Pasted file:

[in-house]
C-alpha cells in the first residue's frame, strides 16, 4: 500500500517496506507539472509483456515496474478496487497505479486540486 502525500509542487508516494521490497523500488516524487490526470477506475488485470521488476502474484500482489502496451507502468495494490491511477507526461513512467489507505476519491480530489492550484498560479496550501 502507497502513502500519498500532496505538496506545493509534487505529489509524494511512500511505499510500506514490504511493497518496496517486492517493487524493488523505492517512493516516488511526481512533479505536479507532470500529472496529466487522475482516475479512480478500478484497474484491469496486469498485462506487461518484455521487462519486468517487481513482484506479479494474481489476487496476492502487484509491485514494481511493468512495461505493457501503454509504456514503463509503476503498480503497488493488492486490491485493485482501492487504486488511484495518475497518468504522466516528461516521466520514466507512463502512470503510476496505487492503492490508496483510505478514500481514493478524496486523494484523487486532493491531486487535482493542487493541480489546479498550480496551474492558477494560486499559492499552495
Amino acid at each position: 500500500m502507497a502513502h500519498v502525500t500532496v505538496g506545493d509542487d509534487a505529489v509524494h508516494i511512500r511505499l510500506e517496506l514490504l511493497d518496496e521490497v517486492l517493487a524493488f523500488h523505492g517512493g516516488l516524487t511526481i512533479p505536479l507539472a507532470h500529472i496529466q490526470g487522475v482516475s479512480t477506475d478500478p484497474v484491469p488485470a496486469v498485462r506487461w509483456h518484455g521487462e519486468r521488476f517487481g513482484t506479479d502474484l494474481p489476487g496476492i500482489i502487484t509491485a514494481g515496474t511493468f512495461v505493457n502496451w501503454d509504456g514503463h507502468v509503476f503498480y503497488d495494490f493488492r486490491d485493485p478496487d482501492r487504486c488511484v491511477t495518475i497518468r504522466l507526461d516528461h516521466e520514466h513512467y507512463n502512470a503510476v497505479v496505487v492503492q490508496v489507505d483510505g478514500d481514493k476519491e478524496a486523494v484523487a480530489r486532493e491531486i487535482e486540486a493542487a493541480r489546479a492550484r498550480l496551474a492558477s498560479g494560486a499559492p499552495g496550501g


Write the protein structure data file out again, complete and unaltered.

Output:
[in-house]
C-alpha cells in the first residue's frame, strides 16, 4: 500500500517496506507539472509483456515496474478496487497505479486540486 502525500509542487508516494521490497523500488516524487490526470477506475488485470521488476502474484500482489502496451507502468495494490491511477507526461513512467489507505476519491480530489492550484498560479496550501 502507497502513502500519498500532496505538496506545493509534487505529489509524494511512500511505499510500506514490504511493497518496496517486492517493487524493488523505492517512493516516488511526481512533479505536479507532470500529472496529466487522475482516475479512480478500478484497474484491469496486469498485462506487461518484455521487462519486468517487481513482484506479479494474481489476487496476492502487484509491485514494481511493468512495461505493457501503454509504456514503463509503476503498480503497488493488492486490491485493485482501492487504486488511484495518475497518468504522466516528461516521466520514466507512463502512470503510476496505487492503492490508496483510505478514500481514493478524496486523494484523487486532493491531486487535482493542487493541480489546479498550480496551474492558477494560486499559492499552495
Amino acid at each position: 500500500m502507497a502513502h500519498v502525500t500532496v505538496g506545493d509542487d509534487a505529489v509524494h508516494i511512500r511505499l510500506e517496506l514490504l511493497d518496496e521490497v517486492l517493487a524493488f523500488h523505492g517512493g516516488l516524487t511526481i512533479p505536479l507539472a507532470h500529472i496529466q490526470g487522475v482516475s479512480t477506475d478500478p484497474v484491469p488485470a496486469v498485462r506487461w509483456h518484455g521487462e519486468r521488476f517487481g513482484t506479479d502474484l494474481p489476487g496476492i500482489i502487484t509491485a514494481g515496474t511493468f512495461v505493457n502496451w501503454d509504456g514503463h507502468v509503476f503498480y503497488d495494490f493488492r486490491d485493485p478496487d482501492r487504486c488511484v491511477t495518475i497518468r504522466l507526461d516528461h516521466e520514466h513512467y507512463n502512470a503510476v497505479v496505487v492503492q490508496v489507505d483510505g478514500d481514493k476519491e478524496a486523494v484523487a480530489r486532493e491531486i487535482e486540486a493542487a493541480r489546479a492550484r498550480l496551474a492558477s498560479g494560486a499559492p499552495g496550501g